Christmas 2005 - This was Dylan's first Christmas. We had previously ridden the Polar Express all the way to the North Pole and met Santa in person, so he was all geared up to sit on his lap when we went to get pictures with him. All the parents with crying children who had refused to sit on his lap were jealous when Dylan reached for him and smiled, while willingly posing for a picture. Alas, this ease in visiting with Santa only lasted one year.

Christmas 2006 - Any pleasant memory or amount of enthusiasm previously shown towards the idea of visiting Santa and being left ALONE ON HIS LAP vanished the second it was time to do so. Although it appears as though Dylan was reaching up to sweetly stroke Santa's beard, he was actually pushing against his chest to get away from him. Even though the photographer had yet to get a picture that we liked, Santa just couldn't take it any more. So we were left to chose between shots of our child screaming in apparent agony, or of Santa with his eyes closed. Not crying child won, since it's really all just about him anyway.

Christmas 2007 - Sadie's first Santa experience. As pleasantly surprised as we were at how easy Dylan's first pictures had been, we had no such delusions that Sadie would be in any way, shape, or form willing to be anywhere near Santa, even with her big brother right there. Our plan was to get Dylan settled and happy, then swoop in with Sadie and snap a photo before she knew what had hit her. Obviously, no such luck since we naively assumed that since Dylan was the big kid now, he would have been completely over any previous Santa trepidation. So we settled for least amount of crying from Sadie. And Dylan just looking like he's trying really hard to smile instead of cry.

So we'll see what this year's Santa visit/photo session brings. So far the kids both seem very excited and are discussing daily what they will ask him for for Christmas when they get the chance to see him. A mom can at least HOPE that her children appear overjoyed, and not tortured, to see Santa!

Thursday, December 4, 2008

Vigilant Parenting 101

Disclaimer: No children were harmed in the blogging of these incidents. We do not take water safety lightly in this household. We have a security fence around our pool and the kids are NEVER allowed on the pool side without one of us right there with them. They are NEVER unsupervised under any circumstance in which they might have access to the pool. This post is meant to be a lighthearted commentary on one of those every-day occurrences that happen as we fumble our way through parenting. If you think you might be offended by my making light of what could have been a very serious situation, and are tempted to leave a comment about our parental inadequacies, please do not read any further. Otherwise, stick around. Hey, if this could happen to us, with all of the points that we have toward "Parents of the Year," then maybe you're not doing so bad yourself!

This photo is the aftermath of Dylan falling in the pool a couple of weeks ago. Yep, he did. Now before you go thinking that we are really bad parents for letting our kid get close enough to the pool to 1) fall in in the first place and 2) when that water had to be sub 60 degrees, let me relate how the event unfolded. First, I would like to say that I was in the kitchen making dinner when this happened. While I would never say that it happened on Scott's watch so he is totally to blame, he was outside with the kids at the time and, well, it happened on his watch. Just sayin'.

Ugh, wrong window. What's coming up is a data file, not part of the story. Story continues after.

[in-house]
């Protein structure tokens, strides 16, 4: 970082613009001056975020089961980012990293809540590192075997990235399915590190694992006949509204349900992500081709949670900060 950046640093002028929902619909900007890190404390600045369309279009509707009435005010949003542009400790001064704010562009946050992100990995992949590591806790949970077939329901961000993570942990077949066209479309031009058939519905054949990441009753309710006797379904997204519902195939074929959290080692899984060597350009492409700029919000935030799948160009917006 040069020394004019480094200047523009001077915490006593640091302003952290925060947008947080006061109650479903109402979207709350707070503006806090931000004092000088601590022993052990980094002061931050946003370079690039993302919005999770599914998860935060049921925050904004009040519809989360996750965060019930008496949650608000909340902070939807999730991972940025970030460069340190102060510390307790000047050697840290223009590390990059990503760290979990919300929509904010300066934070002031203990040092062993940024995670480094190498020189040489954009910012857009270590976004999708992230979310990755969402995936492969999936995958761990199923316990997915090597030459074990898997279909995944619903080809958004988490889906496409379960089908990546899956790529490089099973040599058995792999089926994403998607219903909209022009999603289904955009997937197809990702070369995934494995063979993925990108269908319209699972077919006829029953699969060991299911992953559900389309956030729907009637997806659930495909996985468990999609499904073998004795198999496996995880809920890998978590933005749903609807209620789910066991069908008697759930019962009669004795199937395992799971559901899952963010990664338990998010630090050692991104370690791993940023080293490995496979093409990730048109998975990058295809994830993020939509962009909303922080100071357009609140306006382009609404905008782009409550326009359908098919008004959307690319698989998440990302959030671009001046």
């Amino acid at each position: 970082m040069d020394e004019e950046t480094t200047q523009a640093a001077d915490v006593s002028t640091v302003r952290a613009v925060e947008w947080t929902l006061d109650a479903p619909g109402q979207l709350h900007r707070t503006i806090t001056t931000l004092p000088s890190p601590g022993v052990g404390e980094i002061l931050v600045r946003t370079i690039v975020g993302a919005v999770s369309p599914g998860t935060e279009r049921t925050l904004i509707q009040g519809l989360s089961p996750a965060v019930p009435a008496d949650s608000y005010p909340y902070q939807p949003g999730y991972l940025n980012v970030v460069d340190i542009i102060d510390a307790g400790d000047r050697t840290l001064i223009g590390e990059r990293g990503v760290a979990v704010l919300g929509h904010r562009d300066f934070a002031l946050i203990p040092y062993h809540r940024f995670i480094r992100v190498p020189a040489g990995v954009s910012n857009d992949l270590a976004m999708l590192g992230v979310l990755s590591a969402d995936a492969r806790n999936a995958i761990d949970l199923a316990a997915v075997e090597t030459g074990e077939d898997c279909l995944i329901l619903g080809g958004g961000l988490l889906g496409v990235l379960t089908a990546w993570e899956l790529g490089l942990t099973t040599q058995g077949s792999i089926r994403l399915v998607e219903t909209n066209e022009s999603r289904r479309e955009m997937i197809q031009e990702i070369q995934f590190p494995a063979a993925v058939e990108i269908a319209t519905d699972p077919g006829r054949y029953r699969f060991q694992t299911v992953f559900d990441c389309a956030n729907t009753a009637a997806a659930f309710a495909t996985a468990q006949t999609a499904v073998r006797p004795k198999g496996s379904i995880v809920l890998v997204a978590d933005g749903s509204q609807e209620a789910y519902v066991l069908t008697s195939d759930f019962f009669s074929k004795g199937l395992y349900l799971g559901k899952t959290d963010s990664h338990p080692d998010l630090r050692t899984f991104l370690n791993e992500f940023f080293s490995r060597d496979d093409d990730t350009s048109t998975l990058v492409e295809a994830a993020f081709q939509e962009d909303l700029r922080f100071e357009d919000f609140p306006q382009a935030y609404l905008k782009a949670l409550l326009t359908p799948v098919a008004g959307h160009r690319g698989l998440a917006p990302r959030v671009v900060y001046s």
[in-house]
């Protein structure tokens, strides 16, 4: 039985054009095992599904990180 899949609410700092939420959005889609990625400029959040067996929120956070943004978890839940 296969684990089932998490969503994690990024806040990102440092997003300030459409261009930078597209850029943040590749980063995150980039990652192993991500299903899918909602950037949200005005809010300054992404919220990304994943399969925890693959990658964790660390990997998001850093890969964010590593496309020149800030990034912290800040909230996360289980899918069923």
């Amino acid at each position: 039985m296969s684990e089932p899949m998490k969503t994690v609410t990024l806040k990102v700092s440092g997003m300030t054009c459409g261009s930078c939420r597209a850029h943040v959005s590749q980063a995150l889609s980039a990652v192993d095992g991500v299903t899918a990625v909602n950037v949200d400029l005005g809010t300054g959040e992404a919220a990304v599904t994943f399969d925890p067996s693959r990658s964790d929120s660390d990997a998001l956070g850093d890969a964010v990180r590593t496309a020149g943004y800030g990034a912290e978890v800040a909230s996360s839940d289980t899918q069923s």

Dylan had thrown the ball over the pool fence and he went with Scott to retrieve it. Scott was with him the whole time, I SWEAR! Not that I actually saw it happen, because I wasn't on kid duty so I can just tell you what was told to me. I know it wouldn't be admissible in court. Anyway, at some point during the ball retrieval mission on the forbidden side of the pool fence, Scott's back was toward Dylan because Sadie was having an absolute conniption fit on the other side of the fence about the fact that she was left alone over there. So Scott was in the process of trying to comfort her, or encourage Dylan to hurry up so that everyone could be on the same side of the fence again and the tantrum would be alleviated, or something that apparently required his back to be toward Dylan. And then he heard the SPLASH. Of course, he was there in an instant and pulled Dylan out in a matter of seconds and everything was okay. (Until I saw them through the kitchen window standing by the edge of the pool, Dylan dripping wet, and figured out what was happening. Sadie was then not the only one throwing a fit and we may have had to call 911 at some point but not about the near-drowning.)

To Dylan's credit (according to sources, anyway) by the time Scott made it to the pool's edge to pull him out, he had turned around to face the side, his head was above water, and his fingers were centimeters from grasping the edge and pulling himself out. And he didn't even cry! If we had been testing his water-coping skills, he would have passed. I told you we aren't doing so bad after all!

To give Scott some credit, I think the incident that did happen on my watch a couple of days later may have been just a little bit worse, were it not so side-splittingly funny. It was bath time, I had the water running in the tub while I was getting Sadie undressed in her room down the hall from the bathroom. (I know, bad Mom, not supervising in the immediate vicinity while the tub is filling up. I kind of had it coming.) I heard Dylan yell "I haaaaave to peeeeeeee!" From the sound of his voice, I could tell that he was running toward the bathroom. Then I heard the splash. And the instantaneous sobbing. As I rounded the corner from Sadie's room, I saw that no, he didn't fall into the slowly filling bathtub. Instead, I saw him standing in front of the toilet, his head and shoulders dripping wet, as he cried, "Mommy, I fell in the potty!"

Yeah, I think we're a little beyond child proofing around here. It's time for some idiot proofing.